“There will be a ‘loan closet,’” read an article dated October 29, 1908, “with bed linen, night clothes, rubber rings, and other nursing appliances, which are furnished patients during their illness.”
In the beginning, the Visiting Nurse Association of Santa Barbara had one nurse, Miss A. L. Frisbie, who was responsible for delivering medical items and supplies to patients’ homes, and she alone was accountable for keeping records of what was borrowed by whom. At that time, it was also required that all borrowed articles be cleaned and in good order upon return. The visiting nurses did what they could to provide free equipment for their patients, but it was going to take a generous heart, as well as a generous pocket book, to continue to serve the growing needs of the community, over the years.
In 1948, Thomas M. Storke, then publisher and editor of the Santa Barbara News-Press, broke his leg and was in need of a wheelchair for a brief period of time. He discovered just how expensive it was to rent a wheelchair and other medical equipment, and questioned how the average family could afford such an expense. Inspired by his experience, Mr. Storke began a charitable fund to solicit donations to buy and stock the Loan Closet with crutches, braces, wheelchairs, walkers, commode chairs, bed trays, and other hospital equipment, needed for limited use by patients.
It was during the holiday season in 1948 that the Santa Barbara News-Press Christmas Fund came to fruition as an annual fundraiser for the Loan Closet. It was a huge success and would become the primary financial support of the Loan Closet for more than half a century. At the conclusion of the campaign every year, Mr. Storke would load up a News-Press delivery van with medical equipment, which was delivered with care to all the patients in need.
As the equipment and the patient need multiplied, so did the staff. In 1965, Sally Hall was on the VNA Board of Directors and worked in the “little red house” at 133 East Haley Street, along with a nurse and two other administrative staff. While most of the nursing care was done in the home, much of the business that was done at the office involved the growing Loan Closet. At the time, the medical equipment was stored in the carriage house of the Haley Street headquarters. The carriage house was the “garage” for the horse and buggy, which had been used to make home visits by the first visiting nurses.
Even in 1965, the Loan Closet was still very informal. Sally recalled that the Loan Closet had a budget of $60 a month and that record cards were kept in a little box and each record had a hole punched in the corner of the card. The book keeper would keep an account for each day by stacking all the records on a stick. She could tell how many people visited that day by the height of the stack of cards.
In 1975, Barbie Free was the matriarch of the modern day Loan Closet. She started working as the Loan Closet Coordinator at the same time the building was being remodeled and had incorporated an annex. Her passion for her community and providing a much needed service was unparalleled. Some would say she was responsible for the transition into the professional operation it is today, as a more “official” Loan Closet.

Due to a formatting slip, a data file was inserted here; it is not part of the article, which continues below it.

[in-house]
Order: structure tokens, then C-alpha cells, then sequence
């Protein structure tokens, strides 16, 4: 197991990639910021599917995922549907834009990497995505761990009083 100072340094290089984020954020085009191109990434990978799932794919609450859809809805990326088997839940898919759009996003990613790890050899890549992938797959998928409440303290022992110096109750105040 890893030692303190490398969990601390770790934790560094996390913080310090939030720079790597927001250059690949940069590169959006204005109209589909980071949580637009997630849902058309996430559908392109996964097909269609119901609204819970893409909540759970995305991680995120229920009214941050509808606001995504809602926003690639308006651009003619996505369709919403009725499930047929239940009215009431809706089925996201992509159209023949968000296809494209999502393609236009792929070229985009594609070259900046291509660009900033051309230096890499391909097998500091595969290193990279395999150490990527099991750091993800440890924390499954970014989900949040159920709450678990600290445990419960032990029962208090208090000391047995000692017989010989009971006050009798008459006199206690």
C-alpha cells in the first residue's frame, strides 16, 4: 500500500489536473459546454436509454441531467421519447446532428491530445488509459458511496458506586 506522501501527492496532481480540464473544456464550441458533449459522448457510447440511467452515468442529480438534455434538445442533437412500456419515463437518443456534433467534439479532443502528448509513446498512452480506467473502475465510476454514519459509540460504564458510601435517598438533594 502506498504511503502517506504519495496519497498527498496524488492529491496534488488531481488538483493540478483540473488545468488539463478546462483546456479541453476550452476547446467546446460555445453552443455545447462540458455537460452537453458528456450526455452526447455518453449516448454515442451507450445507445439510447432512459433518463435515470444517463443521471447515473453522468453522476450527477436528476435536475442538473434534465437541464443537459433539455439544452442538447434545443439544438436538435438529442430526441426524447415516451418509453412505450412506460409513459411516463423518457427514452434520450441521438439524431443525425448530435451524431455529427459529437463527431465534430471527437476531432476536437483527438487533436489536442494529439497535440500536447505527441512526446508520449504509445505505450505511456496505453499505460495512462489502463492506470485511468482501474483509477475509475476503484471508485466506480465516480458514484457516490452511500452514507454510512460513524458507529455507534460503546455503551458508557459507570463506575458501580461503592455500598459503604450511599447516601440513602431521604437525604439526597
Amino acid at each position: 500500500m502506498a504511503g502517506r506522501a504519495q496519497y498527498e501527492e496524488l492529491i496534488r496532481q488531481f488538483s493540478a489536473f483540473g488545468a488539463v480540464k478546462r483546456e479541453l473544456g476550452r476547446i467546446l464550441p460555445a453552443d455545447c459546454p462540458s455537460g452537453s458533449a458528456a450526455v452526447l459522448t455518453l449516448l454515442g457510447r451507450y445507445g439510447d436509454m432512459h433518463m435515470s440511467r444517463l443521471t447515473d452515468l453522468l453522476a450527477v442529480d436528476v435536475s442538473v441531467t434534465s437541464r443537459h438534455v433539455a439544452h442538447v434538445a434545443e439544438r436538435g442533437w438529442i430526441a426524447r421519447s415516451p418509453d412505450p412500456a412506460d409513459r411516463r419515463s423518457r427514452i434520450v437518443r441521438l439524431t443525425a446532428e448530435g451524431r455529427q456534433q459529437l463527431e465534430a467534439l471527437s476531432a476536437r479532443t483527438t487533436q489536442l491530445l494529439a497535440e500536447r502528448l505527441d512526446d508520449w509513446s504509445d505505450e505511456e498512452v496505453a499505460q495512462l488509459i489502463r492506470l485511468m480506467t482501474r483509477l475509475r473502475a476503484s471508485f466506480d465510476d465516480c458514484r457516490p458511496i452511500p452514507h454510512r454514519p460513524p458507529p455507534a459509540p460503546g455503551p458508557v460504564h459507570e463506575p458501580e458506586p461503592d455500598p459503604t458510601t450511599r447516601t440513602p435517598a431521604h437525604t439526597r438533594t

Within a decade, it became clear that the entire operation was outgrowing the landmark “little red house,” and in 1983, VNA headquarters and the Loan Closet moved to North Milpas Street. There would be several more moves until headquarters landed on East Canon Perdido Street, where it would remain for the next 23 years. At the Canon Perdido office, the mode in which the equipment was cleaned would still be considered archaic. Volunteers and the one paid employee would bring the equipment out to a picnic table in the back, hose it down, and perform minor maintenance.
By the early 2000s, the Loan Closet was serving 1,100 patrons annually and the need for full time staff was apparent; VNA Health worked with the County of Santa Barbara to hire a second staff person. By 2016, the Loan Closet was loaning medical equipment to more than 4,000 people annually and the staffing and volunteers again increased to meet the need.
In 2017, the Loan Closet moved to its current location, bringing all VNA Health services onto the same Olive Court campus. The new building offered a cleaning room with hot water and a wash rack where employees and volunteers could clean and sanitize equipment at a level aligned with the policies of a Licensed Durable Medical Equipment distributor. While the Loan Closet is not legally required to sanitize at that level because it is a free community resource, VNA Health made it a priority to do so. Advancements in technology have also helped the Loan Closet offer improved customer service. Clients can fill out the Equipment Loan Form online before coming into the office, allowing staff to serve more patrons and access data efficiently during equipment return.
The Loan Closet is proud to be the only local community resource offering free, well-maintained, durable medical equipment for short-term use. Its history of doing so spans nire than 110 years, and started the very first day the VNA opened. Although times may change, as well as the supplies, VNA Health is committed to loan the much needed equipment to the Santa Barbara community—now and for the next 110 years to come.
Help Us Continue to Serve the Community
VNA Health’s Loan Closet is a free community resource serving more than 4,000 Santa Barbara County residents each year. The Loan Closet provides durable medical equipment at no cost to Santa Barbara County residents on a short-term basis. Your tax-deductible donations are appreciated and help ensure the Loan Closet is available to support the next family in need. If you would like to make a monetary donation, please call 805.690.6290.